Thursday, March 2, 2017 12:21 am
Trump is deporting America’s future
“It’s absolutely ridiculous,” said Springfield’s Rosanna Pulido about a bill in the General Assembly that would bar from schools, health care facilities and places of worship non-federal law enforcement officers seeking to enforce the Trumpian crackdown on residents whose papers are not in order. “I think the biggest question we have for Governor Rauner and any legislator who would want to pass this bill is: Does making it easier for illegal aliens to stay in Illinois improve the lives of Illinois residents?”
I think I can help here. The answer is, yes, it does.
Trump and his puppet master Steve Bannon insist that unauthorized immigrants are committing grievous crimes, taking jobs away from citizens and burdening public spending. Are they?
About crime: Trump’s order states that many people who enter the country illegally “present a significant threat to national security and public safety.” It is a much-studied claim that has been refuted by real-world evidence for years. Immigrants, authorized and otherwise, are less likely to commit crimes than people born in the U.S., and crime rates tend to go down, not up, in places with lots of immigrants. Are some undocumented arrivals bad hombres? Of course, but there are many fewer of them still here; most of the more than 2.5 million undocumented people deported by President Obama between 2009 and 2015 were criminals. Unlike Obama, Trump does not target criminals; rather, he would make criminals out of all. That’s not enforcing the law, that’s degrading it.
As for government spending, the public pays to educate the children of undocumented parents too, although it must be remembered that many of those kids are citizens and in any event only about 1 in 11 are of school age. And because many of these people are poor, they use public health clinics. But these undocumented are hardly welfare layabouts. Of the estimated 11.1 million unauthorized immigrants living in the U.S. in 2014, 8 million were either working or actively looking for work, a higher percentage than natives. They pay sales and excise taxes every time they fill up the car. They pay sales taxes at the store. Renters pay their landlords’ property taxes, and homeowners of course pay their own. Using data from a few years back, the Institute on Taxation and Economic Policy estimates that undocumented workers in Illinois put nearly $750 million in state and local taxes into government coffers. As for federal income taxes, their employers withhold estimated taxes from their checks like they do any employee; as a result they probably pay a higher share of their income in federal incomes taxes than this president does.
The Trump administration stresses the costs to the nation of allowing illegals to stay here. Better they should look at the costs to the nation of making them leave. Deport millions and you take millions of shoppers out of the supermarkets and stores. Deportation also will take millions of renters out of the housing markets. As for housing, about a third of the targeted persons own their own homes or live with family members or friends who do; empty those houses and house values will plummet in many markets. Overall, their loss from the workforce could cost the U.S. $5 trillion in economic activity over a decade.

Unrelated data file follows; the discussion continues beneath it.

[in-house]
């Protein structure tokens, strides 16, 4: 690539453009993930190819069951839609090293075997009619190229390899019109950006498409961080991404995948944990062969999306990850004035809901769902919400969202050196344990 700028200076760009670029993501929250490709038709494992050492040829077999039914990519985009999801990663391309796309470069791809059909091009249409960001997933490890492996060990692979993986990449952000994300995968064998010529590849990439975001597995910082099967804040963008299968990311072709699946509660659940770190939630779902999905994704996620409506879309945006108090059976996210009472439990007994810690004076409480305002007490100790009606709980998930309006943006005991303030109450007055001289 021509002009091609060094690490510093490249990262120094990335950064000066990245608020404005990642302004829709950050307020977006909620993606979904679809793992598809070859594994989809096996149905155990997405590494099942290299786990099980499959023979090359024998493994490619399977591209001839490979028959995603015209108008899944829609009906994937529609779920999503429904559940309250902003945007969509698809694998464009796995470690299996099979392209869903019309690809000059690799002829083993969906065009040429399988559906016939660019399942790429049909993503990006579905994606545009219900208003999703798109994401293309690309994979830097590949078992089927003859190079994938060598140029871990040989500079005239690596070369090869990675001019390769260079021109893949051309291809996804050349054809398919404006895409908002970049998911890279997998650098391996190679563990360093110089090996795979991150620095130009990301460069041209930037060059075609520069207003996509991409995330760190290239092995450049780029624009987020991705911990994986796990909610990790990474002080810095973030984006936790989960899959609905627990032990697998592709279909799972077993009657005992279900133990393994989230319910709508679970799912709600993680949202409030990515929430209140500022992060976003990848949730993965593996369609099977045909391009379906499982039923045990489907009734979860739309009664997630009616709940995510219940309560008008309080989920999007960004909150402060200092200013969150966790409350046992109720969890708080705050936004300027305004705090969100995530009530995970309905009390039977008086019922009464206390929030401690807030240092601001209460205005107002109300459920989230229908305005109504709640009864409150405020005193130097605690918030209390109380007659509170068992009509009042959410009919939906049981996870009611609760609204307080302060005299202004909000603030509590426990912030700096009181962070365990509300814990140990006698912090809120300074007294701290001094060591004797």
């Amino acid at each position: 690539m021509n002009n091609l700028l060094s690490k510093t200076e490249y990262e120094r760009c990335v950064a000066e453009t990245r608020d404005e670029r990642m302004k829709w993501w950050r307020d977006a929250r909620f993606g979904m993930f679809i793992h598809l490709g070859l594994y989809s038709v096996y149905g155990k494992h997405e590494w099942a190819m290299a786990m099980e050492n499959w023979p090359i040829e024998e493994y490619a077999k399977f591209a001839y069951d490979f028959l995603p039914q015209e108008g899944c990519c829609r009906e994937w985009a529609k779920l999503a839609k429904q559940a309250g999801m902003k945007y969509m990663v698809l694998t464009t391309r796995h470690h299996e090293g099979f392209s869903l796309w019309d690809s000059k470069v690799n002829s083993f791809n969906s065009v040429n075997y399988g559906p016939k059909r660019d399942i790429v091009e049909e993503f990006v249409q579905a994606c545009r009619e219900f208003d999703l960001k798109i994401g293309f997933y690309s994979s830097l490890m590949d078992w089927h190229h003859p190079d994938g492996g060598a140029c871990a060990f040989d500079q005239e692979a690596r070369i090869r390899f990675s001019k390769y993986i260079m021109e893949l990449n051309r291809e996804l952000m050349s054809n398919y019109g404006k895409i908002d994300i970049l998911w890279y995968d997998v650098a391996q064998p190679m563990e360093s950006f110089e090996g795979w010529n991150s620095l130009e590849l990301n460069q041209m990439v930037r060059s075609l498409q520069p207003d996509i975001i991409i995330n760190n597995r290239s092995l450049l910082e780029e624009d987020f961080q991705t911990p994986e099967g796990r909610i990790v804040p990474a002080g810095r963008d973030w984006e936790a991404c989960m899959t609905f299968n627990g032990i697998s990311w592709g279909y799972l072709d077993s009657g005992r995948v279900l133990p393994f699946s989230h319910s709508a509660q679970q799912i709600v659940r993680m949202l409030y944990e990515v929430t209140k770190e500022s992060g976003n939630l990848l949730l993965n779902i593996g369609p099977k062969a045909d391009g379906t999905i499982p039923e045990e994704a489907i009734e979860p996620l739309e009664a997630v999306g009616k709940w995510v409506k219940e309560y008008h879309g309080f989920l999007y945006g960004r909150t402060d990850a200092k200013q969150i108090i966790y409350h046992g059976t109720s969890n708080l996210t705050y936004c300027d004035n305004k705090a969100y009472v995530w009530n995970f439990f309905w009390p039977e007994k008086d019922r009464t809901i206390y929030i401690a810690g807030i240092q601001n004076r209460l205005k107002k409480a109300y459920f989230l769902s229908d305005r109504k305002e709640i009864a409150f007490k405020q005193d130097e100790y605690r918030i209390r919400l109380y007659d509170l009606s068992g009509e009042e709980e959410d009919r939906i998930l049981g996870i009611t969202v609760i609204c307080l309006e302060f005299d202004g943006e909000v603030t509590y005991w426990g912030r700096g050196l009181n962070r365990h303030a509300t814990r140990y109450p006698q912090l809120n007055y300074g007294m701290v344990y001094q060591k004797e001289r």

Farming is probably the industry likely to be hardest hit by Trump’s raids. More than 70 percent of the farm workers in Illinois are immigrants, and many can be assumed to be undocumented. Two of five workers in the hospitality industry are immigrants, many also undocumented. Construction and the restaurant trade also will be hit. And who will fill those jobs? The jobs that drew these people to this country were available because no Americans wanted to fill them. Americans don’t want to install roof shingles in August or spend 8 hours a day bent over in a field or clean up prom-goers’ puke from hotel bathrooms or wipe clean your grandmother at the home. So who will do the work?
And what about the costs to the people involved? Nearly nine of 10 of the Illinois family households that include at least one undocumented immigrant also include at least one member who is naturalized or has a green card; three-fourths of them include a native-born U.S. citizen. That means a perfect implementation of Trump’s crackdown will split up thousands of families. This is not speculation; between 2007 and 2013 more than 56,000 children in Illinois were left alone when their parents or guardians were taken way.
Apply a simple-minded policy to complicated human lives and the result is not justice but fear and chaos, intended by the administration, I suspect, to spur self-deportation. But about two-thirds of the adults among what the order damns as “removal aliens” in 2014 had been in the U.S. at least a decade. This country is their country now. What kind of country does this to people who are law-abiding and productive, who have deep roots in our country and culture, and whose loss will impoverish our national prospects? Like Ms. Pulido says, it’s absolutely ridiculous.
Contact James Krohe Jr. at CaptBogue@outlook.com.